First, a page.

TIME: Saturday mornings from 9-10:30am
PLACE: Downstairs* at Bridgeport
*Please note: Our downstairs space doesn’t meet current ADA standards for accessibility. There is a staircase of about 8 steps down.
Every Shabbat morning, between 35 and 50 people gather to consider the parashat hashavua (the Torah reading of the week). Adults of all ages and backgrounds go through the reading verse by verse to unearth the meaning of our sacred text and its continuing relevance to our lives today. Shir Tikvah was founded on Torah Study and it remains at the center of our congregational life.
If you have a copy of a Torah Commentary (ideally with Hebrew and translation), please bring it to follow along with us. If you don’t have one, we’ll be happy to share one of ours.
Shir Tikvah provides the coffee, members sign-up to bring bagels and cream cheese. We’d love to welcome you to the conversation.
A Note From Rabbi Stone
Torah Study Nurtures the Community
Shir Tikvah was born out of Torah Study.
Shir Tikvah’s Torah study is an expression of the realization that spirituality is not only about the fulfillment of an individual need. As we’ve built this congregation, we’ve discovered that although we may decide to join and to participate because it fits our individual needs, once we are involved, we find that our personal spirituality is nurtured by the experience of belonging to a meaningful community.
The Bible is a history of actions and events, and leaves to us, to each and every reader, the task of speculation, an exciting task but one that carries the risks of exaggeration and fantasy. Nevertheless, let us dare to do, in the pages that follow, what many generations of readers before us have done, men and women who have read the spare biblical text according to their faith, the conventions of their age, and their own personal inclinations, and attached meanings and conclusions (and sometimes wishes and delusions) to every word and syllable.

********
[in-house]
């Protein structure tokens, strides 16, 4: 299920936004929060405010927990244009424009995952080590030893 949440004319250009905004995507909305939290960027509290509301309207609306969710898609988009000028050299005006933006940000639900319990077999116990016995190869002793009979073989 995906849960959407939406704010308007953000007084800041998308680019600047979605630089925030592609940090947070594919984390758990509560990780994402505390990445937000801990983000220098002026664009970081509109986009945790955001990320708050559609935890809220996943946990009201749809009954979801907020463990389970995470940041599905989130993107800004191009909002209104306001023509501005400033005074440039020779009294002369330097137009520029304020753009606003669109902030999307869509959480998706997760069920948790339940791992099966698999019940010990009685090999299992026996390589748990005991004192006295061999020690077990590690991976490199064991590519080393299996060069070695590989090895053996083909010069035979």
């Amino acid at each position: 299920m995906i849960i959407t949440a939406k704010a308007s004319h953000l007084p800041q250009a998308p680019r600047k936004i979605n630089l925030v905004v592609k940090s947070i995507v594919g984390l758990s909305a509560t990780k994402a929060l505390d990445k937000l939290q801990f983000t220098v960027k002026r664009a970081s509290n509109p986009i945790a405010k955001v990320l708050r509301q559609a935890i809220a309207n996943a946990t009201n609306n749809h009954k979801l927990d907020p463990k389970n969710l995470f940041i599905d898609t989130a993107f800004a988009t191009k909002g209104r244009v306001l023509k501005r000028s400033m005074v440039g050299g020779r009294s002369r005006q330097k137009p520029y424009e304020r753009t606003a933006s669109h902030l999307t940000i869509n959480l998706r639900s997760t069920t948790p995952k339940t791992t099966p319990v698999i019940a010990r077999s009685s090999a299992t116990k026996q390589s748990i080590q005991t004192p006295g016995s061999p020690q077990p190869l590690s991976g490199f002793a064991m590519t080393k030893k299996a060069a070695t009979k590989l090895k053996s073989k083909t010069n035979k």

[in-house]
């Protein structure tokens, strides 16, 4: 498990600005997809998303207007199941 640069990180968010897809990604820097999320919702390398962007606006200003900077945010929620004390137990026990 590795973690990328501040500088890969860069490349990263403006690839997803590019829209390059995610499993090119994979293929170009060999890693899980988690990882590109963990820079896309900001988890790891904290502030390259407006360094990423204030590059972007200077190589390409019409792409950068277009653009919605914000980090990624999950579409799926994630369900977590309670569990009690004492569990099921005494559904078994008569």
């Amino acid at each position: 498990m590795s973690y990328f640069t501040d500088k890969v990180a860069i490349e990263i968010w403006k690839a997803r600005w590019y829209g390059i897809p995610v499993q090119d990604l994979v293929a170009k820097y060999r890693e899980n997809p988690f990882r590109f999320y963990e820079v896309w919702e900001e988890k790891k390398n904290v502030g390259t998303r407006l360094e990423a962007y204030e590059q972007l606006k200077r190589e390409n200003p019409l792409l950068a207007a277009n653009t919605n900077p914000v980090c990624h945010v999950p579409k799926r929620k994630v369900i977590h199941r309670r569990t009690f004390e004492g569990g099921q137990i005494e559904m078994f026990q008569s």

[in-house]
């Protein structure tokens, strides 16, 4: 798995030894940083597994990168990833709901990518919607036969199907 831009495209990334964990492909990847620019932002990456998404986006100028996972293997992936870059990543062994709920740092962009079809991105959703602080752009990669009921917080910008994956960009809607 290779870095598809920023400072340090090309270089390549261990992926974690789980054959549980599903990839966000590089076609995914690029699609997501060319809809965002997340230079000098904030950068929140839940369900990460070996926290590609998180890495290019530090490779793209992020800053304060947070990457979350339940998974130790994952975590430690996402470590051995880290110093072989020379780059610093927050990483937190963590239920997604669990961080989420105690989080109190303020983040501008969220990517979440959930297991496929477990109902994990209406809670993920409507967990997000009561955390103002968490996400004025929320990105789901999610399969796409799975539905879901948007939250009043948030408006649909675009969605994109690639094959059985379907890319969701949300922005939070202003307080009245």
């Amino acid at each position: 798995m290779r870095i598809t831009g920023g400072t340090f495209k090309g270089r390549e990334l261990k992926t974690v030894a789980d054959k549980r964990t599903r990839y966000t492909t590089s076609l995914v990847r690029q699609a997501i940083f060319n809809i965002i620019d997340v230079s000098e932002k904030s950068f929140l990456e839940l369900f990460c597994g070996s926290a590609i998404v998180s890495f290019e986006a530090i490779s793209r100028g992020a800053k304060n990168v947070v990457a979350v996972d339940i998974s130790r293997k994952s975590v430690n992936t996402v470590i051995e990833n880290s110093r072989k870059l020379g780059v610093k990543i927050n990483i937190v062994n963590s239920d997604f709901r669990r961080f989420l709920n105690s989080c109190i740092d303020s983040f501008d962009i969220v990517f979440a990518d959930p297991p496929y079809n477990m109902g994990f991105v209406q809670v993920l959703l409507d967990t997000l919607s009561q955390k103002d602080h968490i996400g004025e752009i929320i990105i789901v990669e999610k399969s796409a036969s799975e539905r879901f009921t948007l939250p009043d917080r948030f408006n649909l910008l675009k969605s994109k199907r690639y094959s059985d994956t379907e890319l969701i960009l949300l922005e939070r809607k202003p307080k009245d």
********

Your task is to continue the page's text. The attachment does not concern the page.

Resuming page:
– David Grossman, Lion’s Honey: The Myth of Samson
Torah study – the learning and growing community – occurs every Shabbat morning. Our Shabbat morning Torah study is the center of our congregation; it is the place where we work out what it means to be a Jew, and what it means to each one of us to be a Jew in community.
The energy of Torah study and the friendships developed through it offer our members a path toward becoming a kehillah kedoshah, a “holy community”: a place of mutual respect and commitment for each other as well as for the values we seek to live.
Do not say, “When I have leisure, I will study.” Perhaps you will have no leisure. (P. Avot 2.4)
No one is there every week, but there’s always a group. Not everyone talks, but there’s always a group discussion. Not every parasha brings an “aha!” moment, but you never know – it could be this one. Not every week brings a human connection, but somehow over time it happens: we become people who care about each other. Our learning community begins to generate energy that nurtures each one of us who participate in it.